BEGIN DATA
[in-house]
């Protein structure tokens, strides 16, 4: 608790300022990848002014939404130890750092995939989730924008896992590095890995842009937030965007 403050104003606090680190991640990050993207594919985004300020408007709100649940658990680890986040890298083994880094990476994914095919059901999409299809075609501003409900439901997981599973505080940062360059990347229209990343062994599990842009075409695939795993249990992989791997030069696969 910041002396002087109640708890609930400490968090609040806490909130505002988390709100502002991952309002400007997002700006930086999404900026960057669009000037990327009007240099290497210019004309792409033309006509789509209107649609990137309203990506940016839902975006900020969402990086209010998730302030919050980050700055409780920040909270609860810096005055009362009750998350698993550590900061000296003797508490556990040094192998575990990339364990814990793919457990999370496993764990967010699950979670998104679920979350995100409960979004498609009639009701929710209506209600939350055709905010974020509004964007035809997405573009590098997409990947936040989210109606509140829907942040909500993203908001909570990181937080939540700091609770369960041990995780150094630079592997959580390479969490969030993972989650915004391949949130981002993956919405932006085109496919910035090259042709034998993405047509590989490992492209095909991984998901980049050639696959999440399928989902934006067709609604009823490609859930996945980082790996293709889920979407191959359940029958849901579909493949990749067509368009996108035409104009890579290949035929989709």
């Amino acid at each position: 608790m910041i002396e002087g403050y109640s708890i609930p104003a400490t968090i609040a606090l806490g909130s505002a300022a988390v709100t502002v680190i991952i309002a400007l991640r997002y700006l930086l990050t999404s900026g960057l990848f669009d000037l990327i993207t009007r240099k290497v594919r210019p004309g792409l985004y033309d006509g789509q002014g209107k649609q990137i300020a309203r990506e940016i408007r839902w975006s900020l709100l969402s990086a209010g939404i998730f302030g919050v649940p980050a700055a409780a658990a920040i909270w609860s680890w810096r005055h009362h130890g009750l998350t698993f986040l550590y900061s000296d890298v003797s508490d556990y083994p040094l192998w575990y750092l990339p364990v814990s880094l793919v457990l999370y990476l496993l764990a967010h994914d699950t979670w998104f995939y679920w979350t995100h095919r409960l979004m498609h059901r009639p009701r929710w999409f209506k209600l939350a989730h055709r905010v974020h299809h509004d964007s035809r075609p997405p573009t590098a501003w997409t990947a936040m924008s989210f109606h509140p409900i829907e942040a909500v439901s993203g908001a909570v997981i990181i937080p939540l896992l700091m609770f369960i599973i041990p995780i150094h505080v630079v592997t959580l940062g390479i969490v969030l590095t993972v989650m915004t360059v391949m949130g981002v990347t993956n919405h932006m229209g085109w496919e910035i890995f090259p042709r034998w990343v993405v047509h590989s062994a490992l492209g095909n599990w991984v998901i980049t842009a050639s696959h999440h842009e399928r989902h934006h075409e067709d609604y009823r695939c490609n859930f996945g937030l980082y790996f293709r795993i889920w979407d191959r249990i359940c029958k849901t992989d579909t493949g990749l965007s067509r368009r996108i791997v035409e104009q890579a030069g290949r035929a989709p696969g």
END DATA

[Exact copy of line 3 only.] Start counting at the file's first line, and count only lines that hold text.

């Amino acid at each position: 608790m910041i002396e002087g403050y109640s708890i609930p104003a400490t968090i609040a606090l806490g909130s505002a300022a988390v709100t502002v680190i991952i309002a400007l991640r997002y700006l930086l990050t999404s900026g960057l990848f669009d000037l990327i993207t009007r240099k290497v594919r210019p004309g792409l985004y033309d006509g789509q002014g209107k649609q990137i300020a309203r990506e940016i408007r839902w975006s900020l709100l969402s990086a209010g939404i998730f302030g919050v649940p980050a700055a409780a658990a920040i909270w609860s680890w810096r005055h009362h130890g009750l998350t698993f986040l550590y900061s000296d890298v003797s508490d556990y083994p040094l192998w575990y750092l990339p364990v814990s880094l793919v457990l999370y990476l496993l764990a967010h994914d699950t979670w998104f995939y679920w979350t995100h095919r409960l979004m498609h059901r009639p009701r929710w999409f209506k209600l939350a989730h055709r905010v974020h299809h509004d964007s035809r075609p997405p573009t590098a501003w997409t990947a936040m924008s989210f109606h509140p409900i829907e942040a909500v439901s993203g908001a909570v997981i990181i937080p939540l896992l700091m609770f369960i599973i041990p995780i150094h505080v630079v592997t959580l940062g390479i969490v969030l590095t993972v989650m915004t360059v391949m949130g981002v990347t993956n919405h932006m229209g085109w496919e910035i890995f090259p042709r034998w990343v993405v047509h590989s062994a490992l492209g095909n599990w991984v998901i980049t842009a050639s696959h999440h842009e399928r989902h934006h075409e067709d609604y009823r695939c490609n859930f996945g937030l980082y790996f293709r795993i889920w979407d191959r249990i359940c029958k849901t992989d579909t493949g990749l965007s067509r368009r996108i791997v035409e104009q890579a030069g290949r035929a989709p696969g």